Belize, El Salvador, and western Honduras. Some have integrated into the Hispanic Mestizo
culture while others continue to live a more traditional life, still speaking one of the
over 30 Mayan languages and counting the passing days on ancient calendars.
The Maya are an odd example of a civilisation, they have been a part of human history for
an incredibly long time. They have risen and fallen and risen and fallen a number of times.
They have been invaded by foreign powers and dealt with apocalyptic disease yet they still
have never truly been conquered as their culture and spirit has seemingly continued unbroken
until this day. Thank you for watching the last episode in
our series on the Maya. We will son conclude our series on the pre-Columbian America and
move on to other regions, so make sure you are subscribed to our channel. We would like
to express our gratitude to our Patreon supporters, who make the creation of our videos possible.
Now, you can also support us by buying our merchandise via the link the description.
This is the Kings and Generals channel, and we will catch you on the next one.

100 thoughts on “Why did the Maya civilization collapse?

  1. Hey guys, please give some love to Cogito. In the last few months, he became an integral part of the team and his constant improvement makes our channel better.

  2. Thank you for giving my people some love man! I’m a Mexican American and the maya are our contribution to world history

  3. Why do you never do a series on an African civilization? They did and do exist. Seems you guys choose to neglect this part of the world. Almost seems like you go out of your to avoid. Ta Seti, Zulu, Asante, Kongo, just to name a few. It feels intellectually lazy or negligent not to do so.

  4. This is bullshit. The reasons proposed for the Mayan downfall are obviously formulated from modern problems. We live in a world with an irrational fear of war, growing deforestation in tropical areas, and supposed unhealthy farming practices. These weren’t the problems facing the Mayans. These are the problems that politically biased historians think were facing the Mayans.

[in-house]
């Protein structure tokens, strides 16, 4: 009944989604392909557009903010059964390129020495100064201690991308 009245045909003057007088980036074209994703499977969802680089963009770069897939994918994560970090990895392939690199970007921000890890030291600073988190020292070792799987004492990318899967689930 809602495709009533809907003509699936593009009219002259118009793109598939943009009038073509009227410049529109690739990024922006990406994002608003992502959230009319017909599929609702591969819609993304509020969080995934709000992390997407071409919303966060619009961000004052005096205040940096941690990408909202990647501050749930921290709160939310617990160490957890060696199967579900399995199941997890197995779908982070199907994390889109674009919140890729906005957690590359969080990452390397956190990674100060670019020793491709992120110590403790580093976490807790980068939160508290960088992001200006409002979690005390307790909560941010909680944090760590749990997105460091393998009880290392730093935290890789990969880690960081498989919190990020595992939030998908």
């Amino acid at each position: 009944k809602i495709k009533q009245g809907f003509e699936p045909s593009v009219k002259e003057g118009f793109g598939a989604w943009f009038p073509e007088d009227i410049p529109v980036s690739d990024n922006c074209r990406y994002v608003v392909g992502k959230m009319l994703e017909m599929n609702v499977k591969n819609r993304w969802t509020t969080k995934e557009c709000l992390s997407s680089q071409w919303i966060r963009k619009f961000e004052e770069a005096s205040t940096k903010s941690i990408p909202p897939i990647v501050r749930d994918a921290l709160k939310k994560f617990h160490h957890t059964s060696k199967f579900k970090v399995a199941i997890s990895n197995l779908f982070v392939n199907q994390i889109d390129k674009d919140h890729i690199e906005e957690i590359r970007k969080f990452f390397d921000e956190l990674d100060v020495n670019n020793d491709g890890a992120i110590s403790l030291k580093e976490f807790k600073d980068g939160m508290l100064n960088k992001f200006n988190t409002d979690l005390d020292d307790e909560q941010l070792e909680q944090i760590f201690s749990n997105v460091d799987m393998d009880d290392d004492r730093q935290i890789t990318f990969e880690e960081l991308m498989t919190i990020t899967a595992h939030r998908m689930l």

5. It would be awesome if HBO started a series like game of thrones except with Mayan mythology, and culture. There is so much to draw from, it'd be an instant hit if they got the right talent behind the project.

  6. If spanish idiots didnt kill aztecs, mayars and Incars, our tecnology in health would be more further compare to what we have today. The worlds most murders was English and Spanish. Murderes.

  7. .. their records were reduced to ash.. but by religious terrorists called christians that is important kind of

  8. Have you guys ever met a Mayan? They’re like 5”5 max height for males, imagine these people fighting and resisting 6+ feet tall Europeans for the past hundred years! And they’re the nicest people you’ll ever meet.

  9. Currently the maya face a bigger threat, corrupt government and private corporations forcing the, off their lands in order to make condos and resorts, the maya survived spanish conquest but modern day greed and corporate state? Please support the maya.